Taken from Times Union newspaper article October 14, 1925:
The 87th birthday anniversary of John Agate was celebrated on Thursday at the family residence by a reunion of the children of Mr. And Mrs. Agate.
Mr. Agate is perhaps the oldest life-time resident of this town, the fifth of seven children of the late John S. and Emily Beers Agate, who also were born in Pittsford. William and Mary Agate, the grandparents of John Agate, left their native home at Sussex, England in the fall of 1794. It was in 1795 that they came to Northfield, now Pittsford, from Albany by ox-cart and the same year built a log cabin on land east of this village which, until recently has been owned by descendants.
The log cabin remained until after the birth of four of the grandchildren. Mr. Agate was the fifth child born in the new house. It is standing intact today; also the schoolhouse No. 3 of the town of Pittsford in which Mr. Agate appears is the same as when he started his studies, at the age of seven years.
Mr. Agate yielded to "the wanderlust" when 17 years old and took a trip to Wisconsin where friends who had lived in Pittsford had made their home. He told of thrilling experiences in the "wilds of Wisconsin" when he met a company of Indians on the road; but fortunately, they proved to be a peaceable tribe at that time. This section was "the far west" and the railroad did not extend as far as his destination, the railroad farthest north being in the vicinity of Milwaukee. But he did not remain long there and returned to the family farm home.
It was in 1863 that he and his brother, William Agate, started in the malting business in Pittsford which developed into a large plant. In 1910, the entire property, including the residence of William Agate, adjoining the malt plant was claimed by New York State for development of the barge canal. This left the residence of John Agate on the bank of the Barge Canal when the new waterway was completed. The family continued to live there until a year ago when they purchased a residence on Washington Avenue.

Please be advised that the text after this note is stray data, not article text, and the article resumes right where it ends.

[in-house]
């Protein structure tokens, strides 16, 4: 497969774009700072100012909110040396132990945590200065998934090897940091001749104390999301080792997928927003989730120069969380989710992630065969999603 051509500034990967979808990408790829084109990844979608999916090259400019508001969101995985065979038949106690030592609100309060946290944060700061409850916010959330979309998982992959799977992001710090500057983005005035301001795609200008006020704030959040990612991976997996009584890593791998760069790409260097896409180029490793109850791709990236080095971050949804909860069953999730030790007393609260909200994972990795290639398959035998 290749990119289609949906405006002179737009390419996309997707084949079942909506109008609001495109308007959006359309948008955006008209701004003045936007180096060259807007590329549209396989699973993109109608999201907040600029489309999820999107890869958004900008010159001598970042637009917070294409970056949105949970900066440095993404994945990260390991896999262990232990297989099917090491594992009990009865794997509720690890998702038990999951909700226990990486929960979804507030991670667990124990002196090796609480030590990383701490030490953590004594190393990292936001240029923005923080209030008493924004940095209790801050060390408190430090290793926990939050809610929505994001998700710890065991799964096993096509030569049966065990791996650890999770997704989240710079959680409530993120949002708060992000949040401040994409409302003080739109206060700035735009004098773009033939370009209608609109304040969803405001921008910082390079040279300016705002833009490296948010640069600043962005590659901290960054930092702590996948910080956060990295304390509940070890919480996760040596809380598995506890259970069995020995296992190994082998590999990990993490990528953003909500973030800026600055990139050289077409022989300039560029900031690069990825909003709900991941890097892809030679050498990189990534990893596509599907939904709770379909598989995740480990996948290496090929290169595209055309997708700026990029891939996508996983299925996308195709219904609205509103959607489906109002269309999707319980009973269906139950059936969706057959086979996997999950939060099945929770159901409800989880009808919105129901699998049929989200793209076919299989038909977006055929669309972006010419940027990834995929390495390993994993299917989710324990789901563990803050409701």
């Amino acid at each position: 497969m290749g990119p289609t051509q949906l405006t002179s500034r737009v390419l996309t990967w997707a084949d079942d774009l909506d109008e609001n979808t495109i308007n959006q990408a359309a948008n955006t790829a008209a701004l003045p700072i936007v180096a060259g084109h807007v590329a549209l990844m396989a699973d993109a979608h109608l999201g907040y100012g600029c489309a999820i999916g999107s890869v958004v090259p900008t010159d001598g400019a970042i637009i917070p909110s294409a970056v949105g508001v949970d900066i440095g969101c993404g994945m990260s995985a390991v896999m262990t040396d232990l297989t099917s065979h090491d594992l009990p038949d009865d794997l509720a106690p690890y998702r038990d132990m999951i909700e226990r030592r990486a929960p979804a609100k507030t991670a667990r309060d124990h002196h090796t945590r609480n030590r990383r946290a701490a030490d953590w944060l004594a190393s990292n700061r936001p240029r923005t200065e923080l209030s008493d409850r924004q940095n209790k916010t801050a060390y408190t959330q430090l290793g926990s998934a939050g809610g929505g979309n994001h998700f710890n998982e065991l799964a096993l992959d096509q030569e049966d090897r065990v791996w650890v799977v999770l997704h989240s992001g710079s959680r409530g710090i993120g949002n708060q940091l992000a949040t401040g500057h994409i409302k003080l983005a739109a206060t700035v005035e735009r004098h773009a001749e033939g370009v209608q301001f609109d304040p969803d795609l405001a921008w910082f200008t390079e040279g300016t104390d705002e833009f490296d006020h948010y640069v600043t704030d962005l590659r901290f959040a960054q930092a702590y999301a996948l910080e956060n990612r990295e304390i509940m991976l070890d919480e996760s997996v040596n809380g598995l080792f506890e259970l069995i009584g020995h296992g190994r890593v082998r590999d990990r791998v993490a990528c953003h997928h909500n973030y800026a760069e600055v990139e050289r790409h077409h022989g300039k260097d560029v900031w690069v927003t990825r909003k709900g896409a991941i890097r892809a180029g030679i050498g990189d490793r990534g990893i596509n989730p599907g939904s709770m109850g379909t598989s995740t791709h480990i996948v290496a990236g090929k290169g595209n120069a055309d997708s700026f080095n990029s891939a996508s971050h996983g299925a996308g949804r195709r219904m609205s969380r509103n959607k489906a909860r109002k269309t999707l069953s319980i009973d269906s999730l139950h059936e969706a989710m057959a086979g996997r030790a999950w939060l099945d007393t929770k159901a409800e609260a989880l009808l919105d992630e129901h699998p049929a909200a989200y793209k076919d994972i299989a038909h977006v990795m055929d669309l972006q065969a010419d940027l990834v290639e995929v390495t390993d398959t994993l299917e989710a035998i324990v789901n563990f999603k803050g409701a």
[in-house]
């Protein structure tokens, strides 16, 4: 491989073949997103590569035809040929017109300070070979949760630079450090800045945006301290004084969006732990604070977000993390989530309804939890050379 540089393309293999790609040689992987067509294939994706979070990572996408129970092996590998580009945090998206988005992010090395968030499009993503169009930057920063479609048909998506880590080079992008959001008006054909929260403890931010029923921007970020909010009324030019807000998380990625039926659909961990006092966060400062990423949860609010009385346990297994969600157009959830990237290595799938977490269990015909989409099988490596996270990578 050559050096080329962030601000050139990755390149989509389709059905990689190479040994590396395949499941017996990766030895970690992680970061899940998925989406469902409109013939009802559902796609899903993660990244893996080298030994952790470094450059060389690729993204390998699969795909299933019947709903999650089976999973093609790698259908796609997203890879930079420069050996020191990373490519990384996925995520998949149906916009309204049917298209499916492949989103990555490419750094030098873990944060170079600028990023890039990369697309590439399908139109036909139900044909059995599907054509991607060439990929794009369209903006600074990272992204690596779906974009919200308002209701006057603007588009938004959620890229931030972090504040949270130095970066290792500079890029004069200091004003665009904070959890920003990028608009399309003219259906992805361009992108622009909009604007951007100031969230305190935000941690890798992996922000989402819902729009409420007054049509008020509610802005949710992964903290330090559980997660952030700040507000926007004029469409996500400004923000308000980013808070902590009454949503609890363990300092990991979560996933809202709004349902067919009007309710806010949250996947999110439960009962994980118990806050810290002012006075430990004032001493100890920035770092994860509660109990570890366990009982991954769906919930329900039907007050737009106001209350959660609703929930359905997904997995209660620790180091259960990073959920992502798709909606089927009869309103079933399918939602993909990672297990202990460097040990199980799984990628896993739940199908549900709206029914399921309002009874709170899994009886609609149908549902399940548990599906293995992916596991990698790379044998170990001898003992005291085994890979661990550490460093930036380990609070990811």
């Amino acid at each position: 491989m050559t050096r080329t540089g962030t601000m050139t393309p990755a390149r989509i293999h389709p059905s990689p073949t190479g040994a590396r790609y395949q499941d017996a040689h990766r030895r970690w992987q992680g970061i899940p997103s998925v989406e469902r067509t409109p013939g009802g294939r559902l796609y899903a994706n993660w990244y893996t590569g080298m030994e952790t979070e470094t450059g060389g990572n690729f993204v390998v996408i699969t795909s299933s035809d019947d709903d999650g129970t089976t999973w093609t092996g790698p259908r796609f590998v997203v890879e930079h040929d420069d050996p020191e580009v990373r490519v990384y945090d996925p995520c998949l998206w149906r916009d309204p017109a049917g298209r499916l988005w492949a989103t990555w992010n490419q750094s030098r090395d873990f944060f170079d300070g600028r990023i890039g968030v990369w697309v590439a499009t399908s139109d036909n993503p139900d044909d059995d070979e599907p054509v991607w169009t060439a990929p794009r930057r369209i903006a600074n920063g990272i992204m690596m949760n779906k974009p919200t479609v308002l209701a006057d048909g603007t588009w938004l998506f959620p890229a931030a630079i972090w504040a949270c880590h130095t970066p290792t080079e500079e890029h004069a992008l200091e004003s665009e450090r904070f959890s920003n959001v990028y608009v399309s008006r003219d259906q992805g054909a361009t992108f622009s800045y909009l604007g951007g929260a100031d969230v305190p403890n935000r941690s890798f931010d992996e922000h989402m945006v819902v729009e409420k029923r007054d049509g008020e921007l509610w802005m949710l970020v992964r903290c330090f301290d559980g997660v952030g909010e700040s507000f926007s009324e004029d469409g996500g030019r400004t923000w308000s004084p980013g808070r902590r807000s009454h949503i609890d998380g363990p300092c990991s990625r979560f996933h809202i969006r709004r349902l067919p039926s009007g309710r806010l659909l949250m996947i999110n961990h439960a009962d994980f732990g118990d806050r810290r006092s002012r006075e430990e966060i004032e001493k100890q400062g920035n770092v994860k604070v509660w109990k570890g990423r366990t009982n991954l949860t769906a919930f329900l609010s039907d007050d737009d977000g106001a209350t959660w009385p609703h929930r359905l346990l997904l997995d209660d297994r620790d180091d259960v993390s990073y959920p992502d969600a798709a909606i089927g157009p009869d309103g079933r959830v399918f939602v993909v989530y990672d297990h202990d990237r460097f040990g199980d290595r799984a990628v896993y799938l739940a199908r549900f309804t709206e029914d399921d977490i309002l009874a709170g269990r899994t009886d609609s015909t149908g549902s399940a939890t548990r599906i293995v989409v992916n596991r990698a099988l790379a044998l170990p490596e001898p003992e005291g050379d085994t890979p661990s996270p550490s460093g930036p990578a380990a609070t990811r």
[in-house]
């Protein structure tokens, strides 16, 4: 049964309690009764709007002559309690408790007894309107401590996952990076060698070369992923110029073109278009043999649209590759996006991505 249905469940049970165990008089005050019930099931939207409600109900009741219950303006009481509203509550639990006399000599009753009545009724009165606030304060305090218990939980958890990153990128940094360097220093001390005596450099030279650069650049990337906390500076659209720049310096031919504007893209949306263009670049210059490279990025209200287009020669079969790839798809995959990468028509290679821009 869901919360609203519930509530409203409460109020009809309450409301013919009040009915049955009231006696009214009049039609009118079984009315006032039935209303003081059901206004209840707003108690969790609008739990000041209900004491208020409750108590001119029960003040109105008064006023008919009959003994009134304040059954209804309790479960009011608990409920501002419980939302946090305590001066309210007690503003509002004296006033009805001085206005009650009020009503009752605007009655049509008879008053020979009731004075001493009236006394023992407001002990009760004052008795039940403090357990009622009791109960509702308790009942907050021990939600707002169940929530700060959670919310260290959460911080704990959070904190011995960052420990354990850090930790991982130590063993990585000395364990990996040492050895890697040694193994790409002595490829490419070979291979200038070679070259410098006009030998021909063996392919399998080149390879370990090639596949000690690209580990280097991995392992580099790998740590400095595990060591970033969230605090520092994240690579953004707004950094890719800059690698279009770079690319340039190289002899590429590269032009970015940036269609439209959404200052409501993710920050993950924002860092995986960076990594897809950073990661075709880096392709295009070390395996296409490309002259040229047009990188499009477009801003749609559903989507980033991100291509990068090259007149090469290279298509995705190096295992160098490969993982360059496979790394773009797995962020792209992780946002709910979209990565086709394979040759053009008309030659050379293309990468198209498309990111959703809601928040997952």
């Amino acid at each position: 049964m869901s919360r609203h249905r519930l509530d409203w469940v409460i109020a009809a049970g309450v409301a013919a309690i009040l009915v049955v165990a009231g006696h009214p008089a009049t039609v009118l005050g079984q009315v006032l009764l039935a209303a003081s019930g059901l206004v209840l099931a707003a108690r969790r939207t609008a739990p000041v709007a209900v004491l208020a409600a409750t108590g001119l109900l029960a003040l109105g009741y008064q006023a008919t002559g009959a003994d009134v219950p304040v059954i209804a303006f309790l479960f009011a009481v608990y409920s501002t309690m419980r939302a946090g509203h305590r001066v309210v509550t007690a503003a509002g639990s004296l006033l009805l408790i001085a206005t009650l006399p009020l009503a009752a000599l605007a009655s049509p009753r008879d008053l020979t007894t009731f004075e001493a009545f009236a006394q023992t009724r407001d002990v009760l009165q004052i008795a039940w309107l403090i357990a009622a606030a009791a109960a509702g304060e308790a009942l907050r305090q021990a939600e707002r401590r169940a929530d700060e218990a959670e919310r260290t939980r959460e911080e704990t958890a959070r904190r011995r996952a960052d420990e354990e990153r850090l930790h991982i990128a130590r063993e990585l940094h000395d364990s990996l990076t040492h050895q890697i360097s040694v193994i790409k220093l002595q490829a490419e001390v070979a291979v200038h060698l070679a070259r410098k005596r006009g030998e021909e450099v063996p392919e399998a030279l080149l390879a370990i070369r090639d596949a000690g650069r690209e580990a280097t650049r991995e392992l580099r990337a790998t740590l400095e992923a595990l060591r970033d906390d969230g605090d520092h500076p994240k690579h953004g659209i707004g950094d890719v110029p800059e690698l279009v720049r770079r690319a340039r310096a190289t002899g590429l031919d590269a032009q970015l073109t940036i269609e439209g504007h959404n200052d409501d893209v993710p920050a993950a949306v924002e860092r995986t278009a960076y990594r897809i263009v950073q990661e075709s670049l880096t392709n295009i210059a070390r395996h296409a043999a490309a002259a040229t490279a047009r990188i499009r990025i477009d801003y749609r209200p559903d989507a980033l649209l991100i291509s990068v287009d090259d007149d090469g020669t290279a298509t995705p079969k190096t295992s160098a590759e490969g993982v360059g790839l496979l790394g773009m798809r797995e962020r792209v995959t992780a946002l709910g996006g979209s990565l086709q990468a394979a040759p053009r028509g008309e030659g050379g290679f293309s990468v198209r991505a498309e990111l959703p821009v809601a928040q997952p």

Mr. Agate remembers when tallow candles furnished the only light for the home and he said that in the winter time, "It used to take most of one's time to snuff the candles and keep putting wood on the fire to keep warm", for wood was their only fuel. He also recalled the making of matches at home, the process being to take sticks and dip them in melted brimstone. They had to be put in a fire to ignite them, not being able to secure a light by friction. He said "The Auburn branch of the New York Central railroad is just about my age", and that almost everything is new since his youth time, including all modern farm equipment, etc., telegraph cable, etc.
Mr. Agate was one of the pioneer settlers on Fourth Lake in the Adirondacks, when the nearest road was Boonville. People who visited that section of the Fulton chain of lakes then sent their baggage on "buckboard stage" or went by row boat from Old Forge, the nearest supply station. He said the buckboard often carried the baggage and the passengers went on foot.
The Agate Camps at Fourth Lake were built by the brothers at least 40 years ago, and are occupied each summer by members of the families. Last summer, Mr. and Mrs. Agate spent a number of weeks with their son and wife, Mr. and Mrs. Elroy Agate. In the camp, Mr. Agate spent many seasons there hunting, trapping, and fishing and says that the trout were plentiful in early days.
Mr. Agate was married June 17, 1872 at Glen's Falls, the bride being Mary Austin. Their children are Mrs. Edith Agate Crump and E.T. Agate both of Pittsford, also John H. Agate of Washington DC, all of whom were with them for the birthday anniversary.
Mr. Agate has been a life-long supporter of the Republican Party and his first vote for a presidential candidate was for Abraham Lincoln. He never failed to cast his vote for every nominee for president since then. He also attended the convention in Cleveland when Calvin Coolidge received his nomination.
Agate Notes from Isabella Hart in 1978:
William and Mary Agate came to Pittsford in 1795. They built a log house on Thornell Road.
A son, John S. Agate had two sons and one daughter, Emily. John married Mary Jane Austin, William married Anna Sutherland, and Emily married Edward Gaskin.
John's children were: Elroy married Emma Sikes of England (no children), John married Nellie Watkins, Edith married Gilbert Crump son of Angelo and Caroline Crump.
William's children were: Helen married to Chester Reed (one daughter), Donald died at age 4.
All of above have died except Emma (died 1981).
John and William owned the Agate Malt House and grist mill until the Barge Canal took the property. At that time the frame section of the brick home was moved to 20 Rand Place. William then built a stucco house at 21 Rand Place. John lived in the brick house which had been next to Williams at 27 North Main Street (now the home of Ted Zornow -1999) John and his wife, Mary, moved to 14 Washington Avenue to live with son Elroy and Emma. Elroy was a surveyor and Emma was a nurse. John, Jr. lived with his wife, Nellie at 21 Rand Place until they moved to Washington, DC. Edith and her husband lived in Brighton, but after his death, she also lived at 14 Washington Avenue until her death in 1961.
Emily Agate married Edward Gaskin whose father was R.E. Gaskin who had a large and imposing home about 107 South Main Street. It burned down.
Edward and Emily had one daughter, Emily who never married and one son, R. Edward who married Florence Hill. He was a surveyor; they had three sons and one daughter. Irving married Dorothy Koomen, Morris (Ted) married Inez Schoonerman of Marion, NY, Ned married Jeanette Koomen, and Helen married Kopft.